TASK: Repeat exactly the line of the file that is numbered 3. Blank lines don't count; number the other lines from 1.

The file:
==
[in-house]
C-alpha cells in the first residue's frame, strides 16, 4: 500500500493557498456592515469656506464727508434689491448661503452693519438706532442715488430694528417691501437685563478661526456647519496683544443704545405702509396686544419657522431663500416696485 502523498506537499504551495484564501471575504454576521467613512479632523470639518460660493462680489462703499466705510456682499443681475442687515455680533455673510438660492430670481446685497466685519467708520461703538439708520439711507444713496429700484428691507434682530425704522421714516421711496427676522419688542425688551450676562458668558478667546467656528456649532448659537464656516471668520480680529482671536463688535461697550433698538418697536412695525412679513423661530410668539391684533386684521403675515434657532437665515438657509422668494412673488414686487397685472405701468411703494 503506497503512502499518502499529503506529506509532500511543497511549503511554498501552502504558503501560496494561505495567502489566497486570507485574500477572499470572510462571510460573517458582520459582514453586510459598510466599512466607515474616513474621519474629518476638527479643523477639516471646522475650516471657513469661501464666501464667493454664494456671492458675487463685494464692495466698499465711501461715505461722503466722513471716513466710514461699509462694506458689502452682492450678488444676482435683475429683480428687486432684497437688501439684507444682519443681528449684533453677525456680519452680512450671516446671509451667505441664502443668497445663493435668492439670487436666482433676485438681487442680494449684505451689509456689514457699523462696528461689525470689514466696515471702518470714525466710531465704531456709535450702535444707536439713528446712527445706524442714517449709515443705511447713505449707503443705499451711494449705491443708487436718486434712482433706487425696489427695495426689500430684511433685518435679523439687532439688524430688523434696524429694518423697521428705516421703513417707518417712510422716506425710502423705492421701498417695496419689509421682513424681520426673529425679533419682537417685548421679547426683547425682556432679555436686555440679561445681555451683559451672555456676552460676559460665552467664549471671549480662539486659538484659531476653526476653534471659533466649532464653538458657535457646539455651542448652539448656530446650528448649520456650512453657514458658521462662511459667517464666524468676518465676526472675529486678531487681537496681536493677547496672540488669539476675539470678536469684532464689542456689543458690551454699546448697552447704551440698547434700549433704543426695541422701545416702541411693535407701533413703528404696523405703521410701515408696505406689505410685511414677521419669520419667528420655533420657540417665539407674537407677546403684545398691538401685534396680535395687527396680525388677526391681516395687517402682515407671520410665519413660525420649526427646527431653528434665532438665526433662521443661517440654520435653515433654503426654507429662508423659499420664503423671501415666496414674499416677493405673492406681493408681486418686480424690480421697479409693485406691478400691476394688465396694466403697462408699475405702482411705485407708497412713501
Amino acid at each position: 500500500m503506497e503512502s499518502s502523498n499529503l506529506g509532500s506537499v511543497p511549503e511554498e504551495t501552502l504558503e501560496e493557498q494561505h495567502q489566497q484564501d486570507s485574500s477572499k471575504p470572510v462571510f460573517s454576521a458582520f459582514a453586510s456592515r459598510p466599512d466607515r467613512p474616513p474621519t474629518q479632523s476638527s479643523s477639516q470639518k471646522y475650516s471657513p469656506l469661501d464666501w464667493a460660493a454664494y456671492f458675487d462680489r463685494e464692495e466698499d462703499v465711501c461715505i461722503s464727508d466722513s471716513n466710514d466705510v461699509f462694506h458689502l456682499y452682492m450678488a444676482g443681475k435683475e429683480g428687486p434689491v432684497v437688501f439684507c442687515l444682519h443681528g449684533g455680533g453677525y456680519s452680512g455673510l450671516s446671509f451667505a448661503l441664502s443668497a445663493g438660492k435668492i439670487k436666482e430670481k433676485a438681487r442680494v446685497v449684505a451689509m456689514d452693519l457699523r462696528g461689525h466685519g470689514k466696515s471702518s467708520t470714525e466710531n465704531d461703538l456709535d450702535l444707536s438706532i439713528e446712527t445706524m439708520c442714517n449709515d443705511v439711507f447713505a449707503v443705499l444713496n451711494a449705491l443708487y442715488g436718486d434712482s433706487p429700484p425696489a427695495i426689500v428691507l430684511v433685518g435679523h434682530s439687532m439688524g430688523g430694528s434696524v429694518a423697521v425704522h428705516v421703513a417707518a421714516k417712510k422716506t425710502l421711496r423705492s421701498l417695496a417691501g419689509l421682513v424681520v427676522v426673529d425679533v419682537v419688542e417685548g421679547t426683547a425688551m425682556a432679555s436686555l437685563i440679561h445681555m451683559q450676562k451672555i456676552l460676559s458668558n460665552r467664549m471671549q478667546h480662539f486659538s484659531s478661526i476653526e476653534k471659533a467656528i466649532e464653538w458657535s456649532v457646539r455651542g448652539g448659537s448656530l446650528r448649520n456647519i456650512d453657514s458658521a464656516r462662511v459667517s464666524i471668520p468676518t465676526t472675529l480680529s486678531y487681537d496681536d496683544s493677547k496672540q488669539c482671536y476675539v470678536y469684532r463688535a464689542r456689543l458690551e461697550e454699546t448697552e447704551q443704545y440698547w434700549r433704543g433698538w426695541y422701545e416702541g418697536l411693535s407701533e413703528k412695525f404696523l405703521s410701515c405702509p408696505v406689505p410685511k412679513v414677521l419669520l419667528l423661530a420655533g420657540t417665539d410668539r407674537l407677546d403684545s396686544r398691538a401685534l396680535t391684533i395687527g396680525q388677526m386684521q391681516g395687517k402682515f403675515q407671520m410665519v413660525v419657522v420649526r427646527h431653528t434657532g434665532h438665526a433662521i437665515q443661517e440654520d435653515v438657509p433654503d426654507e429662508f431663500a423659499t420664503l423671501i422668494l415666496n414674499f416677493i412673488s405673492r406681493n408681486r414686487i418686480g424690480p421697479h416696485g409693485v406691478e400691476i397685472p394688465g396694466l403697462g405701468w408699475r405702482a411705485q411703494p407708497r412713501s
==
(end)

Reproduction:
Amino acid at each position: 500500500m503506497e503512502s499518502s502523498n499529503l506529506g509532500s506537499v511543497p511549503e511554498e504551495t501552502l504558503e501560496e493557498q494561505h495567502q489566497q484564501d486570507s485574500s477572499k471575504p470572510v462571510f460573517s454576521a458582520f459582514a453586510s456592515r459598510p466599512d466607515r467613512p474616513p474621519t474629518q479632523s476638527s479643523s477639516q470639518k471646522y475650516s471657513p469656506l469661501d464666501w464667493a460660493a454664494y456671492f458675487d462680489r463685494e464692495e466698499d462703499v465711501c461715505i461722503s464727508d466722513s471716513n466710514d466705510v461699509f462694506h458689502l456682499y452682492m450678488a444676482g443681475k435683475e429683480g428687486p434689491v432684497v437688501f439684507c442687515l444682519h443681528g449684533g455680533g453677525y456680519s452680512g455673510l450671516s446671509f451667505a448661503l441664502s443668497a445663493g438660492k435668492i439670487k436666482e430670481k433676485a438681487r442680494v446685497v449684505a451689509m456689514d452693519l457699523r462696528g461689525h466685519g470689514k466696515s471702518s467708520t470714525e466710531n465704531d461703538l456709535d450702535l444707536s438706532i439713528e446712527t445706524m439708520c442714517n449709515d443705511v439711507f447713505a449707503v443705499l444713496n451711494a449705491l443708487y442715488g436718486d434712482s433706487p429700484p425696489a427695495i426689500v428691507l430684511v433685518g435679523h434682530s439687532m439688524g430688523g430694528s434696524v429694518a423697521v425704522h428705516v421703513a417707518a421714516k417712510k422716506t425710502l421711496r423705492s421701498l417695496a417691501g419689509l421682513v424681520v427676522v426673529d425679533v419682537v419688542e417685548g421679547t426683547a425688551m425682556a432679555s436686555l437685563i440679561h445681555m451683559q450676562k451672555i456676552l460676559s458668558n460665552r467664549m471671549q478667546h480662539f486659538s484659531s478661526i476653526e476653534k471659533a467656528i466649532e464653538w458657535s456649532v457646539r455651542g448652539g448659537s448656530l446650528r448649520n456647519i456650512d453657514s458658521a464656516r462662511v459667517s464666524i471668520p468676518t465676526t472675529l480680529s486678531y487681537d496681536d496683544s493677547k496672540q488669539c482671536y476675539v470678536y469684532r463688535a464689542r456689543l458690551e461697550e454699546t448697552e447704551q443704545y440698547w434700549r433704543g433698538w426695541y422701545e416702541g418697536l411693535s407701533e413703528k412695525f404696523l405703521s410701515c405702509p408696505v406689505p410685511k412679513v414677521l419669520l419667528l423661530a420655533g420657540t417665539d410668539r407674537l407677546d403684545s396686544r398691538a401685534l396680535t391684533i395687527g396680525q388677526m386684521q391681516g395687517k402682515f403675515q407671520m410665519v413660525v419657522v420649526r427646527h431653528t434657532g434665532h438665526a433662521i437665515q443661517e440654520d435653515v438657509p433654503d426654507e429662508f431663500a423659499t420664503l423671501i422668494l415666496n414674499f416677493i412673488s405673492r406681493n408681486r414686487i418686480g424690480p421697479h416696485g409693485v406691478e400691476i397685472p394688465g396694466l403697462g405701468w408699475r405702482a411705485q411703494p407708497r412713501s